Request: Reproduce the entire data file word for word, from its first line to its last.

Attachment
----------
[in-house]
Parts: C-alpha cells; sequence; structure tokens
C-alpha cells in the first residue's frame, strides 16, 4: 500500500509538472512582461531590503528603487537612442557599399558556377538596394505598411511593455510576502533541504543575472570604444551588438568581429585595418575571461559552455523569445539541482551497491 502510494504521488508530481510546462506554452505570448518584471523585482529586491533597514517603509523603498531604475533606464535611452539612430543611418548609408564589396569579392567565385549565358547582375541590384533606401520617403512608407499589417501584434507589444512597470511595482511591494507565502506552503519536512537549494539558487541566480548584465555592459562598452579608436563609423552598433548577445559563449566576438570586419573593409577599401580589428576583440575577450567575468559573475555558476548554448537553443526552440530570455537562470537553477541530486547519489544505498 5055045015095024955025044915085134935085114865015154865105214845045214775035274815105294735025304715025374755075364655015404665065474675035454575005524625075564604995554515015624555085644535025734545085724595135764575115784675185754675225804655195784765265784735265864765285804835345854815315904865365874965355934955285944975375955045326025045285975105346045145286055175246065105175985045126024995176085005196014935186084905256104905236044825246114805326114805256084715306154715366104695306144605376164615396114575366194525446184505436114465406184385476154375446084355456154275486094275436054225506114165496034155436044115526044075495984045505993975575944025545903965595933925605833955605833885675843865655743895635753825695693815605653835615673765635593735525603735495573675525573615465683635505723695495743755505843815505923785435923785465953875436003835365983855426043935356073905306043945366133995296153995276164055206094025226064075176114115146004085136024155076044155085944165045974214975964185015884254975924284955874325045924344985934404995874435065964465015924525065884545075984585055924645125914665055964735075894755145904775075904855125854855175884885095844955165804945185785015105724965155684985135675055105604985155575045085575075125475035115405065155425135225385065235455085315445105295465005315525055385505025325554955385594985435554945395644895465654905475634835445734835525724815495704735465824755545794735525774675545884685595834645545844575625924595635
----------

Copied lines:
[in-house]
Parts: C-alpha cells; sequence; structure tokens
C-alpha cells in the first residue's frame, strides 16, 4: 500500500509538472512582461531590503528603487537612442557599399558556377538596394505598411511593455510576502533541504543575472570604444551588438568581429585595418575571461559552455523569445539541482551497491 502510494504521488508530481510546462506554452505570448518584471523585482529586491533597514517603509523603498531604475533606464535611452539612430543611418548609408564589396569579392567565385549565358547582375541590384533606401520617403512608407499589417501584434507589444512597470511595482511591494507565502506552503519536512537549494539558487541566480548584465555592459562598452579608436563609423552598433548577445559563449566576438570586419573593409577599401580589428576583440575577450567575468559573475555558476548554448537553443526552440530570455537562470537553477541530486547519489544505498 5055045015095024955025044915085134935085114865015154865105214845045214775035274815105294735025304715025374755075364655015404665065474675035454575005524625075564604995554515015624555085644535025734545085724595135764575115784675185754675225804655195784765265784735265864765285804835345854815315904865365874965355934955285944975375955045326025045285975105346045145286055175246065105175985045126024995176085005196014935186084905256104905236044825246114805326114805256084715306154715366104695306144605376164615396114575366194525446184505436114465406184385476154375446084355456154275486094275436054225506114165496034155436044115526044075495984045505993975575944025545903965595933925605833955605833885675843865655743895635753825695693815605653835615673765635593735525603735495573675525573615465683635505723695495743755505843815505923785435923785465953875436003835365983855426043935356073905306043945366133995296153995276164055206094025226064075176114115146004085136024155076044155085944165045974214975964185015884254975924284955874325045924344985934404995874435065964465015924525065884545075984585055924645125914665055964735075894755145904775075904855125854855175884885095844955165804945185785015105724965155684985135675055105604985155575045085575075125475035115405065155425135225385065235455085315445105295465005315525055385505025325554955385594985435554945395644895465654905475634835445734835525724815495704735465824755545794735525774675545884685595834645545844575625924595635